Did you know you can learn audit lessons from a brain tumor? Here’s my story.
One day while driving, I said to my wife, “Am I weaving?” I did not feel in control, and I was hearing clicking noises in my ears. My conditions worsened and the mystery grew over the next two years as I visited three doctors. They stuck, prodded, and probed me, but no solution.
As time passed, I felt a growing numbness on the right side of my face. So one night I started Googling health websites (the thing they tell you not to do) and came upon this link: Acoustic Neuroma Association. I clicked and read, having never heard of an acoustic neuroma. While reading about the symptoms, it was as though I was staring at my diary. My next thought was “it can’t be a brain tumor.” I turned to my wife behind me and said, “this is what I have.”
The next day I handed the acoustic neuroma information to my doctor, asking, “Would you please order a brain scan?”
Two days after the MRI, I received my doctor’s call while on a golf course. He said, “Mr. Hall, you were right. You have a 2.3-centimeter brain tumor.” (I sent him a bill for my diagnosis, but was never paid–just kidding.) My golfing buddies gathered around and prayed for me on the 17th green, and I went home to break the news to my wife. We had two children at the time, ages two and four. Having just started my own CPA business six years before, I was forty-one years old. So, as you can imagine, I was concerned about my family and business, but strangely, I was completely at peace.
Shortly after that, I was in a surgeon’s office in Atlanta. The doctor said they’d do a ten-hour operation; there was a 40% chance of paralysis and a 5% chance of death. The tumor was too large for radiation–or so I was told.
I didn’t like the odds, so I prayed more and went back to the Internet. There I located Dr. Jeffrey Williams at Johns Hopkins Hospital in Baltimore. I emailed the good doctor, telling him of the tumor’s size. His response: “I radiate tumors like yours every day.” He was a pioneer in fractionated stereotactic radiation, one of the few physicians in the world (at that time) using this procedure.
A few days later, I’m lying on an operating table in Baltimore with my head bolted down, ready for radiation. They bolt you down to ensure the cooking of the tumor (and not your brain). Fun, you should try it. Four more times I visited the table, and I kept noticing everyone left the room–a sure sign you should not try this at home.
Each day I laid there silently, talking to God and trusting in Him. And my wife sat outside, lifting me up in prayer.
Three weeks later I returned to work. Twenty-two years later, I have had two sick days.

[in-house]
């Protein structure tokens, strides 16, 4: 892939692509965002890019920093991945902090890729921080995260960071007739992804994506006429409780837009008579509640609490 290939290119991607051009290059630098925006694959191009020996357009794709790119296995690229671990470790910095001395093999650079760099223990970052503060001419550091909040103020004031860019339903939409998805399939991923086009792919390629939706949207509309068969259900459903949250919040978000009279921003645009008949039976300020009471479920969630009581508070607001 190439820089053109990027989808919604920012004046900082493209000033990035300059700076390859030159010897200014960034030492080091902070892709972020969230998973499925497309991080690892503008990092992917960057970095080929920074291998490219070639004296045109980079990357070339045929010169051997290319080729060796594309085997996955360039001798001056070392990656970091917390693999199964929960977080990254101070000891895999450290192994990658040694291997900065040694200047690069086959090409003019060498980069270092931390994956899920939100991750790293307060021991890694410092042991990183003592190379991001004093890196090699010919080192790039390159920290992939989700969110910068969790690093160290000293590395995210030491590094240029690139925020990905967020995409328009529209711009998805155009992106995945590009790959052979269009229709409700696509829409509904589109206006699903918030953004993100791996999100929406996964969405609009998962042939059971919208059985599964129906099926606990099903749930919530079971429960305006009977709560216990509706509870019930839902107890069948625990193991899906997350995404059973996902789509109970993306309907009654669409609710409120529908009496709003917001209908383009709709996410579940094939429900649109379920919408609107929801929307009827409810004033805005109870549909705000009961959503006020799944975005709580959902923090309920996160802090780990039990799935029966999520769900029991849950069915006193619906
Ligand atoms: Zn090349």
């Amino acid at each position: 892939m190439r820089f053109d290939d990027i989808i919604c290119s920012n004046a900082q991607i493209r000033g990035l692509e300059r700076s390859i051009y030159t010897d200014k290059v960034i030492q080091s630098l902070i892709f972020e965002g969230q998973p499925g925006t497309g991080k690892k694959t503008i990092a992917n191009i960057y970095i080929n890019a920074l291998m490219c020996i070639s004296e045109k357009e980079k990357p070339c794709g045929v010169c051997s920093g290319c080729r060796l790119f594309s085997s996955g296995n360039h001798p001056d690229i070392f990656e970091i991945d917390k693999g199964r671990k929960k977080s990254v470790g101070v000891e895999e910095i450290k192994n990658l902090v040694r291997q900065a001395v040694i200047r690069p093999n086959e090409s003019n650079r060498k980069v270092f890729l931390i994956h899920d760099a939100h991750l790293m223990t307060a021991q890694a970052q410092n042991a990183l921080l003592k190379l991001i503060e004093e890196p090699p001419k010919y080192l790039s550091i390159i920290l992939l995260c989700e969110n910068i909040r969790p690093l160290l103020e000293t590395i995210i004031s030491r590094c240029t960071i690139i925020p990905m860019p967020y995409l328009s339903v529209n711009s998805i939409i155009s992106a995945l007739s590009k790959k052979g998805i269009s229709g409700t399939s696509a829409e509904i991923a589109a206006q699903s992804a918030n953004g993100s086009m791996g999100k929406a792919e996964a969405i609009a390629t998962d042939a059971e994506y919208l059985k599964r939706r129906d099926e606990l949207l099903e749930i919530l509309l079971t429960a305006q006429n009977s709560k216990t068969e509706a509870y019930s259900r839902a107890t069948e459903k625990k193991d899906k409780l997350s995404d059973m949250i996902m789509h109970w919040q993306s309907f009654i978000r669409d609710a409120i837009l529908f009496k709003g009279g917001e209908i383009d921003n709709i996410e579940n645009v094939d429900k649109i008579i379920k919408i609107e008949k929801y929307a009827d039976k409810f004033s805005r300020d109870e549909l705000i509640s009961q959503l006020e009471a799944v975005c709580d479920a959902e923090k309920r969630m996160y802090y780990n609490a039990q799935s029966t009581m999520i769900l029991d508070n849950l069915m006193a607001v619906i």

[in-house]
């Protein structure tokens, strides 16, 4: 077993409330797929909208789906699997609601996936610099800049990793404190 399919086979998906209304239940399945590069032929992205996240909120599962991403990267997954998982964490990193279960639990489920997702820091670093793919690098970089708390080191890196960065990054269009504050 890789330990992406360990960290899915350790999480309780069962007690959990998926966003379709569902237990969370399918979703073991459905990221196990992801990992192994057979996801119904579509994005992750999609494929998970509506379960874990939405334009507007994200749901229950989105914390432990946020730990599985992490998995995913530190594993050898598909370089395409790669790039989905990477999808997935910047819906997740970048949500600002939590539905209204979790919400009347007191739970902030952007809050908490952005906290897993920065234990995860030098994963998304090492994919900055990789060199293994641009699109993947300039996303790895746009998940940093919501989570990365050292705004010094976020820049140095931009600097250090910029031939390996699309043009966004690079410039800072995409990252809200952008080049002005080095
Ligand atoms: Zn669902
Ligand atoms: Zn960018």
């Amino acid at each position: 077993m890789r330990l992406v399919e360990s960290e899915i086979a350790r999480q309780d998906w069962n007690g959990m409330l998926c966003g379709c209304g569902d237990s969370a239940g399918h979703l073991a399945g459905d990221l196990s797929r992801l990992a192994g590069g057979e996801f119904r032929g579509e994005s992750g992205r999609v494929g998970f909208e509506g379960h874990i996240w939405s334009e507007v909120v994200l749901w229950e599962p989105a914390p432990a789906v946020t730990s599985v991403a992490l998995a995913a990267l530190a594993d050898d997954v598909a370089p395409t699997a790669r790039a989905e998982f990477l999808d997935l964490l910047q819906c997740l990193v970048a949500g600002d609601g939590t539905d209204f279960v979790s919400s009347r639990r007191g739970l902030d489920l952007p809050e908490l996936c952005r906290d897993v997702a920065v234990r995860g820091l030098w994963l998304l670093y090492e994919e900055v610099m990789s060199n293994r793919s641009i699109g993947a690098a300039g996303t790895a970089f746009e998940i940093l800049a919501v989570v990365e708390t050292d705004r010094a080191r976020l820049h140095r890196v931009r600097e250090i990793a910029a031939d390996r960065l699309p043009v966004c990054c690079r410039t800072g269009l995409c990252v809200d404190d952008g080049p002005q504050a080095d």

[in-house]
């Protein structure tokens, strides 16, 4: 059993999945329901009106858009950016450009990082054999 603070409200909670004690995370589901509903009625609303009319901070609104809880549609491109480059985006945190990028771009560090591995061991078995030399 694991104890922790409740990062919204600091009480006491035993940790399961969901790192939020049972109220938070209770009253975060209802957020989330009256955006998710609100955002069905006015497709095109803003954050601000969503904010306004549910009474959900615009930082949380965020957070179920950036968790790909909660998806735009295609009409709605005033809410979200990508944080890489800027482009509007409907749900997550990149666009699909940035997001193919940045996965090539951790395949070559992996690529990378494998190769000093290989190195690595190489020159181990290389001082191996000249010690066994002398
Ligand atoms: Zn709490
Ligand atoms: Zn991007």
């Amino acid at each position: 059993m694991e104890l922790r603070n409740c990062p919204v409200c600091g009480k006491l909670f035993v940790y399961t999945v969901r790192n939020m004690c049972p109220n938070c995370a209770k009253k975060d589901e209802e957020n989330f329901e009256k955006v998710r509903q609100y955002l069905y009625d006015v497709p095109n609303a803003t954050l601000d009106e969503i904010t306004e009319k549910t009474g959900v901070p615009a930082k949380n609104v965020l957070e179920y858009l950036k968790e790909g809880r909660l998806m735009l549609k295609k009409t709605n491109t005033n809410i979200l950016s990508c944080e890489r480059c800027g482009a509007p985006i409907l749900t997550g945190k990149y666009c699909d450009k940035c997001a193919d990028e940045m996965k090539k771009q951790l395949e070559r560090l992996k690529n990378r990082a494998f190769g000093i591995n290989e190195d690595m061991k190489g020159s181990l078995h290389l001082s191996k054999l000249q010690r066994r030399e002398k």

I’ve watched my children grow up. They are twenty-six and twenty-eight now–both finished college at the University of Georgia (Go Dawgs!). And a year and a half ago, my daughter had our first grandchild. My wife is still by my side, and I’m thankful for each day. Here’s a recent picture of my family at one of our favorite places: Cades Cove, Tennessee.
So what does a brain tumor story tell us about audits? (You may, at this point, be thinking, “they did cook his brain.”)
It’s easy to overlook the obvious. Maybe we don’t want to see a red flag (I didn’t want to believe I had a tumor). It might slow us down. But an audit is not purely about finishing and billing. It’s about gathering proper evidential matter to support the opinion. To do less is delinquent and dangerous.
If you can’t gain appropriate audit evidence one way, seek another. Don’t simply push forward, using the same procedures year after year. The doctor in Atlanta was a surgeon, so his solution was surgery. His answer was based on his tools, his normal procedures. If you’ve always used a hammer, try a wrench.
If one answer doesn’t ring true, see what someone else thinks, maybe even someone outside your firm. Obviously, you need to make sure your engagement partner agrees (about seeking outside guidance), but if he or she does, go for it. I often contact the Center for Plain English Accounting. I find them helpful and knowledgeable. I also have relationships with other professionals, so I call friends and ask their opinions–and they call me. Check your pride at the door. I’d rather look dumb and be right than to look smart and be wrong.
Fractionated stereotactic radiation was new. Dr. Williams was a pioneer in the technique. The only way your audit processes will get better is to try new techniques: paperless software (we use CCH Prosystem Engagement), data mining (we use TeamMate Analytics), real fraud inquiries (I use ACFE techniques), electronic bank confirmations (I use Confirmation.com), project management software (I use Basecamp). If you are still pushing a Pentel on a four-column, it’s time to change.
Finally, remember that work is important, but life itself is the best gift. Be thankful for each moment, each hour, each day.
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Charles Hall is a practicing CPA and Certified Fraud Examiner. For the last thirty years, he has primarily audited governments, nonprofits, and small businesses. He is the author of The Little Book of Local Government Fraud Prevention and Preparation of Financial Statements & Compilation Engagements. He frequently speaks at continuing education events. Charles is the quality control partner for McNair, McLemore, Middlebrooks & Co. where he provides daily audit and accounting assistance to over 65 CPAs. In addition, he consults with other CPA firms, assisting them with auditing and accounting issues.
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